Where are you located?
Central PA, about an hour west of Philadelphia
What age bracket are you in? Junior (<16), Senior (16+) or Masters (30+)
On a scale of 1-10, how would you rate your mechanical ability, or willingness to wrench on things?
2, maybe 3? If I had a kart to wrench on for a few months I could probably be okay at it, but knowing how to work on it and knowing what makes it fast are two very different things. I don’t have much time to dedicate to learning the mechanical side of things.
Talk a little about your racing experience so far.
I work in the motorsports realm, but not as a driver, and not within karting. I’ve always wanted to see how competitive I truly am and compete in single seaters.
But… before I invest $80,000 I don’t have into a Formula 1600 ride that doesn’t exist, I wanted to run a season or two of karting this coming year (2021) out of respect for those who’ve already made it into single seaters, to collect real racing experience, and because karting looks and sounds way more fun (And why waste 80K on a season of single seater racing when you can figure out if you suck for far less money and have more fun doing it).
I’ve rented karts a few times (both electric and gas powered) at NJMP and at an indoor circuit in central PA, though I’m well aware these are held back for the masses.
What’s the main thing you need help with to get you started.
A few things: Understanding the structure, and what championship or races make sense for me, as well as whether to buy my own kart or pay to use someone else’s.
Let’s address the structure aspect first -
As mentioned, I do work in the motorsports realm (marketing). However, most series are easy to understand structurally. For example, SRO GT World Challenge America is broken into 4 distinct classes that run on circuits across North America, and act as somewhat of a feeder into WEC/IMSA in some respects. This makes sense to me.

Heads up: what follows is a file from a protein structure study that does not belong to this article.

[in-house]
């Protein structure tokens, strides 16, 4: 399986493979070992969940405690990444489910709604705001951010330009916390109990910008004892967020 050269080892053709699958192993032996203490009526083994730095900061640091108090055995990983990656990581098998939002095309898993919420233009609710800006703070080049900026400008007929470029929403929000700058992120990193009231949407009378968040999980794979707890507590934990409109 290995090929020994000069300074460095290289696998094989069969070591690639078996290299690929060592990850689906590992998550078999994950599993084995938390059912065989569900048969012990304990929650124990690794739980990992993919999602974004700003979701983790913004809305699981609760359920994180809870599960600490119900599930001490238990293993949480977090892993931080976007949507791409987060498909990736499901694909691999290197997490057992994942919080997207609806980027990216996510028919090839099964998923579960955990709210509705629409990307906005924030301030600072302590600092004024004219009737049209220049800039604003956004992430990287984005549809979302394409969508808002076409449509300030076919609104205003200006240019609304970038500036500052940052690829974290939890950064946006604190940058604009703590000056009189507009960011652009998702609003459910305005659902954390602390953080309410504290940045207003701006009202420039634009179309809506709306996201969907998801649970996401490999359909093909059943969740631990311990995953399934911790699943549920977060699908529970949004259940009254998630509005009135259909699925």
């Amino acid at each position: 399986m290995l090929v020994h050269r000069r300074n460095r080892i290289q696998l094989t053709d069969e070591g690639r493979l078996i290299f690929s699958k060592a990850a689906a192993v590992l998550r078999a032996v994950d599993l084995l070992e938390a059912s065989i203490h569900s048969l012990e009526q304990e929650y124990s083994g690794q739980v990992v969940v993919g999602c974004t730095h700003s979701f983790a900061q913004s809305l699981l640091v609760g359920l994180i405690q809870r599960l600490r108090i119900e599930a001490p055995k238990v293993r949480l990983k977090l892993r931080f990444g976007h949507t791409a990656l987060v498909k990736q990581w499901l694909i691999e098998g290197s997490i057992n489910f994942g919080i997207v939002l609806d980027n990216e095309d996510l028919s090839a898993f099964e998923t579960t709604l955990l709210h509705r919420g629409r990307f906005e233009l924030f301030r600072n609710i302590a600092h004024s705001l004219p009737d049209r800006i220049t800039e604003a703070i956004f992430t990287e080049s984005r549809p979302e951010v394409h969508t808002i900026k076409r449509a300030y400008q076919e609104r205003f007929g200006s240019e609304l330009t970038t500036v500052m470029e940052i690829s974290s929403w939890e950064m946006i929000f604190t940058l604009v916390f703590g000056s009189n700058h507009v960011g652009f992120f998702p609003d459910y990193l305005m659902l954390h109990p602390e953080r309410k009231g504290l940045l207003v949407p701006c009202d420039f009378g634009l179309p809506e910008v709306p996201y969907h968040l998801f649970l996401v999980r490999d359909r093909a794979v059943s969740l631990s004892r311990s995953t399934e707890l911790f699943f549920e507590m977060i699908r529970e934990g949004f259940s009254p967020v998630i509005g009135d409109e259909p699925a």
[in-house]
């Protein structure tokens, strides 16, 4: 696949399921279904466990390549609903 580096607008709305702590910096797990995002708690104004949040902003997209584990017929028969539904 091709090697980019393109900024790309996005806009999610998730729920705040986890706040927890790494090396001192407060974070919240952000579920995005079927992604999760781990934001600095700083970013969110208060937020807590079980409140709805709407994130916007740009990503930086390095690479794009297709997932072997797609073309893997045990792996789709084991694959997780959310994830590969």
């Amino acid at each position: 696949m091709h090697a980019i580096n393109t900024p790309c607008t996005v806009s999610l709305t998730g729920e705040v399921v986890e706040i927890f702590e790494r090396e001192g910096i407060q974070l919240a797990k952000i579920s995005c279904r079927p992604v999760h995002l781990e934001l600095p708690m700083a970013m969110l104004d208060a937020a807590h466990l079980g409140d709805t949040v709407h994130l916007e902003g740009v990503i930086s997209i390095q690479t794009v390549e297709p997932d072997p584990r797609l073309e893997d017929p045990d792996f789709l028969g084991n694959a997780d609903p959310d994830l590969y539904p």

But Karting, after spending a week or so researching, appears to lack this sort of structure I see in other forms of motorsports, and I’m struggling to understand what/if there’s a hierarchy, or how class structure among karts works, and if championships in some regions mean something else compared to other championships. Put it this way, if SRO GT World Challenge is a division 1 college football team, karting as a whole feels about as organized as a bunch of local high school football leagues. Maybe this doesn’t matter at all, but as a highly visual person, I like to picture where a given path might lead me and how it interacts with the whole system. The tough part for me is figuring out which one to participate in and why. I would like to find something around PA or NJ.
Here’s the one thing I do know though (although feel free to correct me here). Having spoken to a kart racer at Summit Point a while back, he mentioned TaG 125cc is the most popular and easiest to find, and is usually a good first step for someone like me who’s in their twenties but looking to start racing competitively.
The last part I’m trying to figure out is whether I should buy my own kart or take part in an “arrive and drive” program, or if there’s a middle ground between the two. As mentioned, I unfortunately don’t have the time to dedicate to learning how to wrench and tune a kart myself (as much as I’d prefer this route). I’m also not connected at all in the karting world. So is it possible to work with a mechanic at the track who maybe services multiple karts? I’d love to work with someone who can both help me but teach me as well.
The other option is a full on arrive and drive program, but I have no idea what these cost. My “budget” for for my first season is about 10K, but I’m not sure what that really gets me (including or not including the cost of the kart itself).
So yeah, very new to this realm of motorsports and would love some input. Thanks for reading through all of that as well.